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How to Use Typescript in your React Projects: Step-by-step Guide with Examples

Mar 28, 2023

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React is a world-popular JavaScript library, which developers use worldwide to do frontend. It is a great tool for creating lightweight user interfaces and is also fit to build complex apps. However, the program expands with new functionality over time and becomes increasingly difficult to maintain and manage. And here, TypeScript comes to our aid.

TypeScript extends JavaScript and improves the developer experience. It enables developers to add a type of safety to their projects. Using TypeScript allows us to get the benefits of IntelliSense and the ability to further reason about our code. As well as this, adopting TypeScript is low-friction, as files can be incrementally upgraded without causing issues throughout the rest of your project. TypeScript is a syntactic superset of JavaScript that adds static typing. This basically means that TypeScript adds syntax on top of JavaScript, allowing developers to add types. TypeScript is a “Syntactic Superset”, it has the same base syntax as JavaScript but adds something to it.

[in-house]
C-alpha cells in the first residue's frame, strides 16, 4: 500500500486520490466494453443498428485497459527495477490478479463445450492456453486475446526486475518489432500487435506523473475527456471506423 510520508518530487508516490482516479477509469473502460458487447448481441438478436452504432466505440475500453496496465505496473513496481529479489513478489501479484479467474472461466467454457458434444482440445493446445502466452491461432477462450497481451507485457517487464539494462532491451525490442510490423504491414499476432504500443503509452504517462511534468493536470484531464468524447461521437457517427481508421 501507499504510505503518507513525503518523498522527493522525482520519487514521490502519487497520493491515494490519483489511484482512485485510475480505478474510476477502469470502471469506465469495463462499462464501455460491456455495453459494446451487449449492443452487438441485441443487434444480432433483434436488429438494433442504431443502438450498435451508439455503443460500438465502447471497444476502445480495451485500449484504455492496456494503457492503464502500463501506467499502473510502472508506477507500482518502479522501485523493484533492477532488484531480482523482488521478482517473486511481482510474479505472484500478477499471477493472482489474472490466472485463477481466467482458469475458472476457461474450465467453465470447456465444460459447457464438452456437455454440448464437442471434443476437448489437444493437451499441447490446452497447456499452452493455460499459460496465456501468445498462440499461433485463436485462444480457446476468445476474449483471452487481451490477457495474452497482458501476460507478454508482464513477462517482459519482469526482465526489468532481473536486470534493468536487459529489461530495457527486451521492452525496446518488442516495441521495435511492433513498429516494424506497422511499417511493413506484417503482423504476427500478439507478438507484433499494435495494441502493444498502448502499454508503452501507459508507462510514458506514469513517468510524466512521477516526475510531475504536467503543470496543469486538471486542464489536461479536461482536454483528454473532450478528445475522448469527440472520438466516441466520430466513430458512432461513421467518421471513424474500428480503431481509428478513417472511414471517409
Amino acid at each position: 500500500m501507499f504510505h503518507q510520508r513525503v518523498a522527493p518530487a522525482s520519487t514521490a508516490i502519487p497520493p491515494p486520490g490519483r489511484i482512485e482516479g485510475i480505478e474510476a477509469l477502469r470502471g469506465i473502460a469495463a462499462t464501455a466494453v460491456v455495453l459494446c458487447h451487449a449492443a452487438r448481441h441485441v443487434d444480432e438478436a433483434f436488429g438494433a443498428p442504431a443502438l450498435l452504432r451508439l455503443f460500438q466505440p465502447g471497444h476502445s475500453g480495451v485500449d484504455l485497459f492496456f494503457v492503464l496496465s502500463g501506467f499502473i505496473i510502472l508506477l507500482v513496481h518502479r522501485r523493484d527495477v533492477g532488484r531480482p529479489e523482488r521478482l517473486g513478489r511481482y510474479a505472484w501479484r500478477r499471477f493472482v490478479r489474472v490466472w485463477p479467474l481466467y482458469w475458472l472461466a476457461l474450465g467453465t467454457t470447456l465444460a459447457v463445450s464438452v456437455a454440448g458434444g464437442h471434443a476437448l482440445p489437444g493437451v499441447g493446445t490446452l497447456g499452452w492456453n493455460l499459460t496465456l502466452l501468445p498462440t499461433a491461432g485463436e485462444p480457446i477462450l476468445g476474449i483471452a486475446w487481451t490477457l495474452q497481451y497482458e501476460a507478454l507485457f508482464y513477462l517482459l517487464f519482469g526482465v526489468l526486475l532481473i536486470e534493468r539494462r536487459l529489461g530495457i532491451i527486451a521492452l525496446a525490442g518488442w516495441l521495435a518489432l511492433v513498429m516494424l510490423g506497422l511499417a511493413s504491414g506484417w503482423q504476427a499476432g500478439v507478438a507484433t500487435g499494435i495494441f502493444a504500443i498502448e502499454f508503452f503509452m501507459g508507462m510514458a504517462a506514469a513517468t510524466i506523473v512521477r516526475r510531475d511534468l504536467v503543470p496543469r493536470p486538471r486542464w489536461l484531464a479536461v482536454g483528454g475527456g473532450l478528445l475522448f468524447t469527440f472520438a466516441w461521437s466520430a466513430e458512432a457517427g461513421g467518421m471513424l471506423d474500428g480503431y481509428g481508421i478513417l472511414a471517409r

In this article, we’ll look into why you should use TypeScript in your React applications and see some code examples that illustrate these benefits. Also, we’ll consider how to simply add a Typescript to the existing React project or setup project from the template.

5 benefits of combining Typescript with React

Type Safety

TypeScript ensures safety while writing the code. TypeScript guarantees type-checking while compiling. It removes many errors like typos or using null/undefined objects, methods, and properties; it also gives visible data definitions during the program flow. By catching errors early, you can save yourself a lot of time and effort in debugging. In JavaScript, you can easily pass incorrect data types to functions, which can cause runtime errors. For example, let’s take a look at the following code:

How to use Typescript in your React Project


As we can see, the add() function takes two arguments: a and b, and returns their sum. We can accidentally pass a string instead of a number as a second parameter, and the function will still return a value, even though it’s not what we expected.

Using TypeScript, we can define the types of parameters and then return the value of the function. Here’s how we can write the same function with TypeScript:

How to use Typescript in your React projects


We’ve added types to the function parameters and return value. If we now try to pass a string instead of a number to the add() function, TypeScript will catch the error while compiling and prevent us from running the code. This helps to catch errors early.

Better IDE Support

TypeScript provides better IDE support than JavaScript. IDEs like Visual Studio Code can analyze your TypeScript code and provide auto-complete, code navigation, and refactoring tools. For example, let’s say we have the following code: